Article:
This particular practice is part of this section of Composition 103. While the narrative assignment is part of the overall structure of the course within the Pathways approved curriculum, the instructor for this course developed this assignment for this specific section.
This assignment is part of Guttman’s First-Year Experience and reflects the college’s mission of providing students with opportunity to engage in active experiential learning within the context of their learning community. As part of CUNY’s Pathways program, the composition course is a writing intensive course that introduces students to multiple genres of writing.
Helping Students Advance Their Learning
Reflection as Systematic and Disciplined form of Inquiry:
A structured and scaffolded process
The Reflective Cycle
Connecting their learning to Gen Ed or programmatic competencies
Reflection as Social Pedagogy:
Sharing their ePortfolio w/ and getting comments from faculty
Sharing & engaging in integrative ePortfolio commentary w/ other students
Using their eP as a site for collaborative projects with other students
Reflection as a Process of Personal Change:
Considering their evolving personal relationship to learning and education
Professional Development – Were the faculty and/or staff who used this practice engaged in any of the following ePortfolio-related professional development?
The faculty member is actively involved in the ePortfolio leadership team and has participated in professional development activities focused on reflective practice, integration of ePortfolio into courses, and on social pedagogy.
Connection to the Catalyst
The instructor for this course was initially appointed as an Adjunct faculty member in August 2012. Soon after his hire, Mr. Jordan joined the Connect to Learning team and began working with other faculty on best practices for the integration of ePortfolio into his curriculum and pedagogy. Mr. Jordan participated in the college’s workshops that introduced ePortfolio as an integrative social pedagogy and began experimenting with reflective prompts during his first semester at the college. In the spring 2013 semester, Mr. Jordan was appointed to a full-time instructor line and joined his colleagues on the C2L team in leading the ePortfolio Bootcamp and the Arts in New York City professional development seminars. Through the conversations in these workshops, Mr. Jordan developed the narrative assignment for this composition course. Interestingly, sustained and active participation in professional development served as a catalyst for both the transformation of individual pedagogy and student learning simultaneously. This experience highlights the power of professional development when it is applied to teaching and learning. This assignment was developed by a community of learners rather than by the instructor in isolation.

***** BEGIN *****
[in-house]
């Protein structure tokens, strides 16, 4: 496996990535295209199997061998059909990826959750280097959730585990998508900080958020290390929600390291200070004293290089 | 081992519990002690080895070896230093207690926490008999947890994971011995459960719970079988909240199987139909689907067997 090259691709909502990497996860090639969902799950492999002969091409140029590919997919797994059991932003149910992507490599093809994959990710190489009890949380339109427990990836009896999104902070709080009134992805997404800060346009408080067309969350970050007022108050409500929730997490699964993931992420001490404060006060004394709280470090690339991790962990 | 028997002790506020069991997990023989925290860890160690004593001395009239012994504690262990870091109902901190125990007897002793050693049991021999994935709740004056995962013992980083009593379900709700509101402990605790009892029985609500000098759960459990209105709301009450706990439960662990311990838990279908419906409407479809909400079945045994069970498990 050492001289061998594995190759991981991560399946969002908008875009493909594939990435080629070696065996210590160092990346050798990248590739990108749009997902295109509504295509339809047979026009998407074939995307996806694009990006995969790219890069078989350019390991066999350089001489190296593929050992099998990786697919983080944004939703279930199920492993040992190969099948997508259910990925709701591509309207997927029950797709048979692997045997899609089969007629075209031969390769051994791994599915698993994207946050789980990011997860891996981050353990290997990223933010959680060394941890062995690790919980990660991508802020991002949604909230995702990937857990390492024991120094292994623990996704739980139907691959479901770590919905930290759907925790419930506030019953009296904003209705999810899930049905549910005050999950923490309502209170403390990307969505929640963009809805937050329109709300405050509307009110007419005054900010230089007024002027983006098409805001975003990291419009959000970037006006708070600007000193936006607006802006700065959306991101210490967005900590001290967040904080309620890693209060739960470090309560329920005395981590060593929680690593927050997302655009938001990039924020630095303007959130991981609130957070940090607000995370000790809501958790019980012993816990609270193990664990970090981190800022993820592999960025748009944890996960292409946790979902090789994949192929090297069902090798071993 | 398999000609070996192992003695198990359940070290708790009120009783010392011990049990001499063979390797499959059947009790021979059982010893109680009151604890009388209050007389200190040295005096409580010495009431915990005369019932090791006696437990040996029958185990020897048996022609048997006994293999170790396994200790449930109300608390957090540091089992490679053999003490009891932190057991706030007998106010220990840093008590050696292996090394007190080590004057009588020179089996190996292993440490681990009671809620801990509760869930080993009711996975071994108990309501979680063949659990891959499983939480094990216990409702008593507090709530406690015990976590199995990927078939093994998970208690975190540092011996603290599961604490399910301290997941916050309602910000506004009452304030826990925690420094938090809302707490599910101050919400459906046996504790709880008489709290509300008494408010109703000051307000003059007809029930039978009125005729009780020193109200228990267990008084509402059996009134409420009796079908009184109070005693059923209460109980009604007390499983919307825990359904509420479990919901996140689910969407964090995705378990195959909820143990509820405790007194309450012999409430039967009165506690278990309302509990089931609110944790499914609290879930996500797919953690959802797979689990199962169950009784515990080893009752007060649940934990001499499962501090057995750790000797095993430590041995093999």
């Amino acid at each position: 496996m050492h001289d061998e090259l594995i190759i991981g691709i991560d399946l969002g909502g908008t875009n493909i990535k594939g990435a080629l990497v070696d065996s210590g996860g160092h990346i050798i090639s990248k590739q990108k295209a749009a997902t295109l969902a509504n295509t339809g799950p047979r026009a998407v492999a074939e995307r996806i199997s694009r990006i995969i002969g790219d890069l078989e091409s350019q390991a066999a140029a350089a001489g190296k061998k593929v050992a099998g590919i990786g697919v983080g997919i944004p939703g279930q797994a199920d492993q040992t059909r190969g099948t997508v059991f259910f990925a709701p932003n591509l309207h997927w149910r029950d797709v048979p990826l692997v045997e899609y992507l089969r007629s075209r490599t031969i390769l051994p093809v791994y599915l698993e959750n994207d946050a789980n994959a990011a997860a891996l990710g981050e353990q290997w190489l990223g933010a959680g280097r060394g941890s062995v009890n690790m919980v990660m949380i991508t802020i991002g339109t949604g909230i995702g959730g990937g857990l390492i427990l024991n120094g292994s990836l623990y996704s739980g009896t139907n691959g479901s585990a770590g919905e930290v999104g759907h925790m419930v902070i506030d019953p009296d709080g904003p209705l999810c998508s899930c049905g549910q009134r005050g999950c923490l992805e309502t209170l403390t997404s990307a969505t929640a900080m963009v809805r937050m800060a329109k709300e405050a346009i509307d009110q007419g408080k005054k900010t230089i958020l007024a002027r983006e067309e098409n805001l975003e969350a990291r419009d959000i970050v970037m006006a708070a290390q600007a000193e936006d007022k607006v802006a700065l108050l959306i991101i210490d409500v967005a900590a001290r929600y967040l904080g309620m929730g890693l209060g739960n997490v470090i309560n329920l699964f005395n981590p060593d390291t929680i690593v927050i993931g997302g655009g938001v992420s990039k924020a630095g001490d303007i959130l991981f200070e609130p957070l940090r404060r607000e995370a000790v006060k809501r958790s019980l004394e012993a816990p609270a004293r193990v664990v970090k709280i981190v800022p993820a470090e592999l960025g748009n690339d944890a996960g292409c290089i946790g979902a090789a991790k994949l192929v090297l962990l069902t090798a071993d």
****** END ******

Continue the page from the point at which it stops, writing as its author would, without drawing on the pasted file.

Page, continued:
This assignment is listed as one of the Signature Assignments for Composition 103. While each faculty member designs his or her assignment based on the content and structure of the individual course, the narrative piece is completed by all students enrolled in the course. This assignment is mapped to the Guttman Learning Outcomes (GLO) and will be assessed during the Spring Assessment Days in 2014. At the course level, the instructor evaluated this assignment using a scaffolded approach. First, he worked with students individually on revisions to the narrative draft. This interactive style of editing and revising is in line with Guttman’s mission of high-touch teaching and learning. Next, Mr. Jordan integrated social pedagogy into the peer review process and asked students to answer guiding questions looking at each other’s portfolios. This process gave students the opportunity to engage with a larger audience and invite feedback from individuals aside from the instructor. The Jam Session was evaluated holistically by the class. Mr. Jordan prompted students to respond both within the portfolio and verbally regarding the posts generated by members of the class. Throughout the Jam, the initial question was revised based on comments made. This gave students to take ownership not only of their individual answers but of the direction the digital and verbal conversation went.